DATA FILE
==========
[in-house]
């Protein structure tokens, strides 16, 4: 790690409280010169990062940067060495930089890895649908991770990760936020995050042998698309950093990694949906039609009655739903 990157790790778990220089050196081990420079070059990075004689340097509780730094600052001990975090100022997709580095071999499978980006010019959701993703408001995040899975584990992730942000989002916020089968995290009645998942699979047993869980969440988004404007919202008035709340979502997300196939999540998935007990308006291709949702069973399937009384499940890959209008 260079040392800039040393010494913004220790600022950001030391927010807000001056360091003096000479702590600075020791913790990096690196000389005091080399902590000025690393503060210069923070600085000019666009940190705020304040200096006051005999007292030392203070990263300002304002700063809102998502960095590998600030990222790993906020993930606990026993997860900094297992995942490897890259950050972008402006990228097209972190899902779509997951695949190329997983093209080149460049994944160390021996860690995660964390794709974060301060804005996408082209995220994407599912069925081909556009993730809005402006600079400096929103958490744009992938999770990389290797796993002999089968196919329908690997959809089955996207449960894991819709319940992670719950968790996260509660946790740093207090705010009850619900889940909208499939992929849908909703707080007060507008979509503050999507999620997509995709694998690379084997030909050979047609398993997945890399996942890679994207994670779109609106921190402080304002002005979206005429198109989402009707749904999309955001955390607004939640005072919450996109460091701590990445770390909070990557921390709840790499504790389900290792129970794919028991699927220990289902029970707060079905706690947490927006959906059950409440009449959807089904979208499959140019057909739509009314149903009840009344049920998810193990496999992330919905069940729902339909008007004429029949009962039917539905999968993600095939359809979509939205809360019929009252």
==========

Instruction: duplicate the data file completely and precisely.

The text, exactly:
[in-house]
């Protein structure tokens, strides 16, 4: 790690409280010169990062940067060495930089890895649908991770990760936020995050042998698309950093990694949906039609009655739903 990157790790778990220089050196081990420079070059990075004689340097509780730094600052001990975090100022997709580095071999499978980006010019959701993703408001995040899975584990992730942000989002916020089968995290009645998942699979047993869980969440988004404007919202008035709340979502997300196939999540998935007990308006291709949702069973399937009384499940890959209008 260079040392800039040393010494913004220790600022950001030391927010807000001056360091003096000479702590600075020791913790990096690196000389005091080399902590000025690393503060210069923070600085000019666009940190705020304040200096006051005999007292030392203070990263300002304002700063809102998502960095590998600030990222790993906020993930606990026993997860900094297992995942490897890259950050972008402006990228097209972190899902779509997951695949190329997983093209080149460049994944160390021996860690995660964390794709974060301060804005996408082209995220994407599912069925081909556009993730809005402006600079400096929103958490744009992938999770990389290797796993002999089968196919329908690997959809089955996207449960894991819709319940992670719950968790996260509660946790740093207090705010009850619900889940909208499939992929849908909703707080007060507008979509503050999507999620997509995709694998690379084997030909050979047609398993997945890399996942890679994207994670779109609106921190402080304002002005979206005429198109989402009707749904999309955001955390607004939640005072919450996109460091701590990445770390909070990557921390709840790499504790389900290792129970794919028991699927220990289902029970707060079905706690947490927006959906059950409440009449959807089904979208499959140019057909739509009314149903009840009344049920998810193990496999992330919905069940729902339909008007004429029949009962039917539905999968993600095939359809979509939205809360019929009252």